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Boynton Beach Family & Divorce Attorney / Blog / Divorce / Navigating Florida’s New Spousal Support and Alimony Landscape

Navigating Florida’s New Spousal Support and Alimony Landscape


At the Law Office of Taryn G. Sinatra, P.A., we believe in informing our clients about legal changes that may affect their lives. The recent enactment of SB 1416, known as the Dissolution of Marriage Bill, is one such significant change. Effective July 1, 2023, this new legislation overhauls Florida’s spousal support and alimony system.

Our Boynton Beach and Palm Beach County family & divorce attorneys are here for assistance in understanding these recent changes in the laws that affect alimony in Florida.

No More Permanent Alimony in Florida

The era of permanent alimony ended with SB 1416. This legislation removes permanent alimony and includes provisions to decrease or terminate previously awarded permanent support.

Exploring Types of Alimony under SB 1416

The new bill clarifies the types of alimony that can be granted under Florida law. Here are the main categories:

  1. Temporary Alimony: A lifeline for the lesser-earning spouse during divorce proceedings, it lasts only till the divorce is finalized.
  2. Bridge-the-Gap Alimony: A support system for immediate, short-term needs during the shift from marriage to singlehood, lasting up to 2 years.
  3. Rehabilitative Alimony: A means to support a spouse needing education or training post-divorce, tied to a specified rehabilitative plan and capped at five years.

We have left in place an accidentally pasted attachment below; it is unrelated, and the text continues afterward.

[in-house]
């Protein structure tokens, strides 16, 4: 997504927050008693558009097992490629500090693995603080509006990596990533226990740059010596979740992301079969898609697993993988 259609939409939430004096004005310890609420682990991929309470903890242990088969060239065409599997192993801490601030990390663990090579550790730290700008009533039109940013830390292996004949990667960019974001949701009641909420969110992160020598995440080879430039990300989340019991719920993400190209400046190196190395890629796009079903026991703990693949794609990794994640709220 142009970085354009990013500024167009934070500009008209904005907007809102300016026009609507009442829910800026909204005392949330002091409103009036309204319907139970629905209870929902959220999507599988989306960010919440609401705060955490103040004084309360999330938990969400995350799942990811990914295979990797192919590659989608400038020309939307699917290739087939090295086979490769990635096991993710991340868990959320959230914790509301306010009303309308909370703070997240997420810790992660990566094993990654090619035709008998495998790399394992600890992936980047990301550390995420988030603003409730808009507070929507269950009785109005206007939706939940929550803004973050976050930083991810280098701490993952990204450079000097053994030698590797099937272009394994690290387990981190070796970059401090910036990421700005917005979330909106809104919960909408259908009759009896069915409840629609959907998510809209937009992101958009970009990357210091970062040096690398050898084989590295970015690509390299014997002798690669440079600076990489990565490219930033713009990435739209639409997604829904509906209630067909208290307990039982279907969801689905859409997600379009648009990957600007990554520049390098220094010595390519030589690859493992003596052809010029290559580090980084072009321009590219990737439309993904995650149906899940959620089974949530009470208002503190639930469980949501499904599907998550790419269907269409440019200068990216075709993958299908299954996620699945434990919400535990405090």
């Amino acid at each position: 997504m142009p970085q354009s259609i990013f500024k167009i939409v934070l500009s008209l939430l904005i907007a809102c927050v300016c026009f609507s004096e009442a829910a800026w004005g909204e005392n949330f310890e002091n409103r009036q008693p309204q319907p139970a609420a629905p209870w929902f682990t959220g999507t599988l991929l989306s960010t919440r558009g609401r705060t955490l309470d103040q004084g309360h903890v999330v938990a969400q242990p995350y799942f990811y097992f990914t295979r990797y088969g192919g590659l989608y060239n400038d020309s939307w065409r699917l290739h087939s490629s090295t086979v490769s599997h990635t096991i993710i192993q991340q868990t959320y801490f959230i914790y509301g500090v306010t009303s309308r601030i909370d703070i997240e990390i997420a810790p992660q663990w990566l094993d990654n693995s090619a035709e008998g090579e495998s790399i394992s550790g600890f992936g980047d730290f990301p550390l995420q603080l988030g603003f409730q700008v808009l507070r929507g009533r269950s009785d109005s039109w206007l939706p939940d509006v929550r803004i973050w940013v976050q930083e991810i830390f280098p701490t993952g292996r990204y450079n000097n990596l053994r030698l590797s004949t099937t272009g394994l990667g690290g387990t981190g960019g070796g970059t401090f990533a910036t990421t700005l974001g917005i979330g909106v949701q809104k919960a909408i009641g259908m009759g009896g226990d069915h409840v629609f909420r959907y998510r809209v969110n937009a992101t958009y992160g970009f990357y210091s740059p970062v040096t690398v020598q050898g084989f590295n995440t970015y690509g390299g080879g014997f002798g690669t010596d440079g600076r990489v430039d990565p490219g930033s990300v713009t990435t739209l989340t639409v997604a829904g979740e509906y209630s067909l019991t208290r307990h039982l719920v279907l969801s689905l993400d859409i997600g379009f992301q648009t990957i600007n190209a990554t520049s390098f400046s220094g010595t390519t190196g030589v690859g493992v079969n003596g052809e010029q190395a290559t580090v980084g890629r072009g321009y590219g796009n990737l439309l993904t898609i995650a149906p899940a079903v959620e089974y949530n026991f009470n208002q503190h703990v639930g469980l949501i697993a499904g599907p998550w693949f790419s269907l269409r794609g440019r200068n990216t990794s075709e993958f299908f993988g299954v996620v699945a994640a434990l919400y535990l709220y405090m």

4. Durational Alimony: A provision for support for a defined period, now altered in length and modifiability by SB 1416.

Redefining “Duration of Marriage” under SB 1416

The duration of marriage has been redefined, altering the thresholds for short, moderate, and long-term marriages. This change affects durational alimony, including:

– No durational alimony for marriages shorter than three years.

– New limits set for different marriage terms, with specific percentages applied to short, moderate, and long-term unions.

– A reasonable requirement set by the court or up to 35% of the income difference between the two partners, whichever is less, will determine the alimony sum.

– The previous consideration for maintaining the marital standard of living is now removed.

Connecting with the Law Office of Taryn G. Sinatra, P.A.

The enactment of SB 1416 has brought sweeping changes to Florida’s alimony system. Understanding these complexities requires skilled legal guidance. With its seasoned family law expertise, the Law Office of Taryn G. Sinatra, P.A. is here to help you navigate these new alimony laws.

If you’re in Boynton Beach or Palm Beach and need assistance with any family law matters related to the changes in Florida’s alimony and spousal support laws, please don’t hesitate to contact our Boynton Beach family law attorneys. We believe in empowering our clients with information and personalized legal strategies. We’ll create a plan that resonates with your unique needs and future.




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